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Thread: Did Odin Exist?

  1. #71
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    Quote Originally Posted by Wulfaz View Post
    I don't think that the gods of our ancestors existed like as the Christian God or Allah or Brahma-Vishnu-Shiva. However the ancient german gods the person of a function, a natural~metheorogical thing like as the Christian God, Jahve originally was a stormgod. Moreovet on the early pages the Bible speak out plural about the god. I have learned that Jahve (the Christian God too) had a wife who called Ashera.
    Monotheism of the Israelite type is based upon centuries of philosophical speculation by priestly elites. Its roots are imitative of tendencies within neighbouring Egypt. Paarpola tries to derive Biblical monotheism from an Assyrian source: he fails but he might have a point regarding Zoroastrianism. (Is dualism really Aryan?) An Egyptian source there is still more probable than the Assyrian though the Iranian-Turanian dualism featuring brothers is structurally different from the Gnostic dualism involving emanations - a different origin? The early Turks of Orkhon knew Erlik merely as a polytheistic underworld god, not yet near-diabolised by associations with Angra Mainyu. Dualism in C Asia then originated among Iranians, not among some Mongoloid race. In Iran good-against-evil dualism seems older than monotheism/dualism but is without unambiguous precedent in the country or nearby. Over in the religion of Egypt incipient dualism seems expressed first in a variant of the tears of Atum-Re, in which Apep is born as a younger counterpart to the benign sun. Apep however was not clearly blamed as the source of all evil until the Persian occupation, when notions of an anti-god were clearly present.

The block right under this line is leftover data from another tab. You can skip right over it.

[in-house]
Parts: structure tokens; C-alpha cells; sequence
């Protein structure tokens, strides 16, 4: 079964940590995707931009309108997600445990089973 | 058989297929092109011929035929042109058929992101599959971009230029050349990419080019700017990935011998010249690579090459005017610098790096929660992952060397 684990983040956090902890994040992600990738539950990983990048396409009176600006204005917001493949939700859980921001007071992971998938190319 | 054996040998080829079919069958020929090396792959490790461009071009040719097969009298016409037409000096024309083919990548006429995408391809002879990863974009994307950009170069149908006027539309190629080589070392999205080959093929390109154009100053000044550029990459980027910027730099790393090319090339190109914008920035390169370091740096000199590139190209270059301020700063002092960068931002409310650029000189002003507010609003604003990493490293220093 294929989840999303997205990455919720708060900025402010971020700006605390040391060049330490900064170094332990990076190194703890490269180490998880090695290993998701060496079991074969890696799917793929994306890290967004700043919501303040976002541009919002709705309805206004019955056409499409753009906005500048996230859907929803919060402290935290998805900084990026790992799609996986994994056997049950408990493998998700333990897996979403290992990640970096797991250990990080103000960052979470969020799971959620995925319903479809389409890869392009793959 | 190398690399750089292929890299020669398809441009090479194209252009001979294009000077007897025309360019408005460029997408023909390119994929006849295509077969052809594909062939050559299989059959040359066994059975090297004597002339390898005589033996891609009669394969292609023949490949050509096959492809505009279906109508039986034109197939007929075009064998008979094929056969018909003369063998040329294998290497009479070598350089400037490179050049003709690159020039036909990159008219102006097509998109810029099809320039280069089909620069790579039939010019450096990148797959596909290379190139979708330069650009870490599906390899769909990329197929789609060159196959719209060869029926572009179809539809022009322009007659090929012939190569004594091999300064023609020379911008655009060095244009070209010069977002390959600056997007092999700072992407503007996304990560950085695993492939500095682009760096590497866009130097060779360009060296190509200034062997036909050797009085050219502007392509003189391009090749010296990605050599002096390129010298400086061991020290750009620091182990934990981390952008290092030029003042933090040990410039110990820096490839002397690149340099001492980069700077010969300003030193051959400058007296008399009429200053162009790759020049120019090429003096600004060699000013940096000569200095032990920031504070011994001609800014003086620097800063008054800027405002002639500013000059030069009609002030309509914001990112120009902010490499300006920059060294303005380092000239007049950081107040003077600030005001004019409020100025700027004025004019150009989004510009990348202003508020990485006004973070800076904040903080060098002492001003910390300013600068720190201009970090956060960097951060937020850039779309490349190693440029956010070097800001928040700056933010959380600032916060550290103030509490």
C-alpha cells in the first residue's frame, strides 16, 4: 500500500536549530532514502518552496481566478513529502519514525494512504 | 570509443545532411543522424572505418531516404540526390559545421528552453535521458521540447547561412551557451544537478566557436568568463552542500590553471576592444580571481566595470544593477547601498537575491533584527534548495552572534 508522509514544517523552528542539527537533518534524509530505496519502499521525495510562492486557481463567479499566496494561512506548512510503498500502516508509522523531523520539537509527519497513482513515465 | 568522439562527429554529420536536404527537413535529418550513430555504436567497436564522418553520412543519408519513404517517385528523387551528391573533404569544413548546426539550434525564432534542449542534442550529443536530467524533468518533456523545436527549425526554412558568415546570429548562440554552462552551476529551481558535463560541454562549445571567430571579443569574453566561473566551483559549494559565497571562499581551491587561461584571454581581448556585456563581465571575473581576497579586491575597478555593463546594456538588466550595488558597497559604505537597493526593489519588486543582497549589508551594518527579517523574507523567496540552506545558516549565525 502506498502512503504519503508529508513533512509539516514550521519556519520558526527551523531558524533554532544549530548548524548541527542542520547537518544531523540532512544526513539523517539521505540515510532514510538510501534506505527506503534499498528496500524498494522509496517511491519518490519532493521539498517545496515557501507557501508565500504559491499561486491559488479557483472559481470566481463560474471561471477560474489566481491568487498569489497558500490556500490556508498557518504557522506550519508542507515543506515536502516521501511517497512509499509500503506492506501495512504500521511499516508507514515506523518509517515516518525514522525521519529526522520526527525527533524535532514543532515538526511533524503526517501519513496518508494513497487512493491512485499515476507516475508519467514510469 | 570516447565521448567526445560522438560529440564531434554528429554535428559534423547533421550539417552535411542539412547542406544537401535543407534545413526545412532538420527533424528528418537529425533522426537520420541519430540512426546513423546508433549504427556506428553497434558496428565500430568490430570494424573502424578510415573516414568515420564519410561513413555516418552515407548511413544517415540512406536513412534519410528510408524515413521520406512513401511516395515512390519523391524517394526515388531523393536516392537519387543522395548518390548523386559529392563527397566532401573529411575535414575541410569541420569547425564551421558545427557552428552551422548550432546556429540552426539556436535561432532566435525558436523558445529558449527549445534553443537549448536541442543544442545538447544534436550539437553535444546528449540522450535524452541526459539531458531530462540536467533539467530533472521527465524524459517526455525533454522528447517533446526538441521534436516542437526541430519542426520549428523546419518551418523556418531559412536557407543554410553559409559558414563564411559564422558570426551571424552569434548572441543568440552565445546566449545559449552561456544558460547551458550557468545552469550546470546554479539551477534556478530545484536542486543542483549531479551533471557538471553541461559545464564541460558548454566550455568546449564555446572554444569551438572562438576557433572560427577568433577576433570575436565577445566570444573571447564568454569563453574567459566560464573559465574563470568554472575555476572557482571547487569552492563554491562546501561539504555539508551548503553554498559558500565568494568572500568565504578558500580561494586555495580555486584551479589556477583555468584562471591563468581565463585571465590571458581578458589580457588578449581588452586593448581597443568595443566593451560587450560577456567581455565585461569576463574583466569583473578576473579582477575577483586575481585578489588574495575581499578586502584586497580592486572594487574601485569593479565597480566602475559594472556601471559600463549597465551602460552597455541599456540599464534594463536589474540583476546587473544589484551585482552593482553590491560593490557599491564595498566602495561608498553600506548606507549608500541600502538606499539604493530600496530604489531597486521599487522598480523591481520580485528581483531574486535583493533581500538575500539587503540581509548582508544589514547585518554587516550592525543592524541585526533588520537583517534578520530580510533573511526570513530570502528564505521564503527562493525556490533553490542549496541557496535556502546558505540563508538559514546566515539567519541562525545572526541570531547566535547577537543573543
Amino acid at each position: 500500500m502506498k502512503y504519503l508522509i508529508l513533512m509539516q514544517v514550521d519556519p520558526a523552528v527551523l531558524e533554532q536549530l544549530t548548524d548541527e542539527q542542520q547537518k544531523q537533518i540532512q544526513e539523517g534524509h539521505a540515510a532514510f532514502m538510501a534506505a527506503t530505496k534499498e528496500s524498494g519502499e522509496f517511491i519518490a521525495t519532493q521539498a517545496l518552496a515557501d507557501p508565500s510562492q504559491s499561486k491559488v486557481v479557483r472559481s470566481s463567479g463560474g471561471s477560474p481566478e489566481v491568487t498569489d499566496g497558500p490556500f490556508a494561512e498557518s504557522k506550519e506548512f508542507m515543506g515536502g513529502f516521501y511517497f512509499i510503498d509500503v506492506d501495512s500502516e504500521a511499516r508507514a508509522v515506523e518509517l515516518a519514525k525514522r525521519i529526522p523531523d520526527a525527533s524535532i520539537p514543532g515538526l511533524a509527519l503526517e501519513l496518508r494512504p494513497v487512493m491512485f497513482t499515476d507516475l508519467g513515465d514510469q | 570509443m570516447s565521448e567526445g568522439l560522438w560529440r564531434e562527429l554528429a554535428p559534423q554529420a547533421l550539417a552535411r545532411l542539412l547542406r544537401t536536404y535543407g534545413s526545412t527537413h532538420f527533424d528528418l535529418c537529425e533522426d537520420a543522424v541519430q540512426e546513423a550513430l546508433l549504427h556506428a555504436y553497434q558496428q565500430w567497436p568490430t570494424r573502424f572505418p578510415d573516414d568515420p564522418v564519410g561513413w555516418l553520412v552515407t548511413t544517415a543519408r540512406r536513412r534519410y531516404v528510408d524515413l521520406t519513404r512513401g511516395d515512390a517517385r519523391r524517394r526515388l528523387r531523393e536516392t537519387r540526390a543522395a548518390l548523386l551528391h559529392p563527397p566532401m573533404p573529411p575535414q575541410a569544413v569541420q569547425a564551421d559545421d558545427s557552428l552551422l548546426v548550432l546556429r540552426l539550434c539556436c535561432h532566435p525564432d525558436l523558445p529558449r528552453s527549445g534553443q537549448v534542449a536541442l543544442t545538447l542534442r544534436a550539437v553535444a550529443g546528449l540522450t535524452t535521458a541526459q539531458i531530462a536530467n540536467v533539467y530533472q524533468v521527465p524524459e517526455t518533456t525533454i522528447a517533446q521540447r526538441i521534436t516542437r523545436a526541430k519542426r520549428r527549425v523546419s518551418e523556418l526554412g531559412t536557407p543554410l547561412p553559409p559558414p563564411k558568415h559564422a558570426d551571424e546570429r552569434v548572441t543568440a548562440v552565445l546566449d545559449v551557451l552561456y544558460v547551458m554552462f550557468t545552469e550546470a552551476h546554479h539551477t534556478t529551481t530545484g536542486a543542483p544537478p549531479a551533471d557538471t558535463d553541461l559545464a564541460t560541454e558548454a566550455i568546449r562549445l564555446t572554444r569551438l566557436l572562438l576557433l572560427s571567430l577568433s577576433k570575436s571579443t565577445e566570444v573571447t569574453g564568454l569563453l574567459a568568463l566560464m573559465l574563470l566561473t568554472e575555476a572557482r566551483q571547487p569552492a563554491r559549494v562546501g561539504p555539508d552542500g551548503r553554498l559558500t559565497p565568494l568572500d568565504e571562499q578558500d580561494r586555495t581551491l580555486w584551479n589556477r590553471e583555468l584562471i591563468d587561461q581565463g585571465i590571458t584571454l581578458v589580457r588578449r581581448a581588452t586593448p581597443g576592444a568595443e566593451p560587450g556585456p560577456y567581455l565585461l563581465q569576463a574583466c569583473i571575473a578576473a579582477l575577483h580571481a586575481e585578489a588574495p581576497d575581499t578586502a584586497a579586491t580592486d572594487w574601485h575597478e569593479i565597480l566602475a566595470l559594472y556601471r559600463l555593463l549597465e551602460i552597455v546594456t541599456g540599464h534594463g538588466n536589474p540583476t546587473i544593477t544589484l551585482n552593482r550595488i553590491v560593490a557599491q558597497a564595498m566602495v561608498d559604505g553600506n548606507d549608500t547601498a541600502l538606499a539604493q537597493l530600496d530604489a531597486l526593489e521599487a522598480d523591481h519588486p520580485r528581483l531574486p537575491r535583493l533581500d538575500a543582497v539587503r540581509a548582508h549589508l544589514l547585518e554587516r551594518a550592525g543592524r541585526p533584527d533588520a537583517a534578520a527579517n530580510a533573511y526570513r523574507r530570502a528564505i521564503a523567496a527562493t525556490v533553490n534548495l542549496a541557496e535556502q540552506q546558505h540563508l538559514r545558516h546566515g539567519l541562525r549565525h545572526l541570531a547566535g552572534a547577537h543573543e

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    Quote Originally Posted by Catterick View Post
    The English name for Thor was, literally, Thunder. But before the Migration Age the Roman observers noted Mercury or Chronos was the supreme German god.
    The Romans are always cited in reference to the ancient Germans but are unreliable in this because they saw everything the Germans did through their own ethnocentric lense, for instance this god Chronos. Chronos isn't even a German word.

    You are making my point about Thor. Mercury was never a major god, even in the Roman pantheon. Does Mercury have a day of the week named after him? No. But Thor has Thursday named after him.

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    Quote Originally Posted by Shadow View Post
    You are making my point about Thor. Mercury was never a major god, even in the Roman pantheon. Does Mercury have a day of the week named after him? No. But Thor has Thursday named after him.
    Mercury = Mercredi
    Woden = Wendesday

    Although the Babylonian habit of naming days for planets is late it is informative to a structuralist - and the useful (for us) practice went east to China as well as west to Rome. For example Swedish lordag is Lodhur's day, compelling the identification of Loki with Roman Saturn. This informs us the Loki of late folklore was more important to the ancient Swedish than his Eddic nature as a trickster.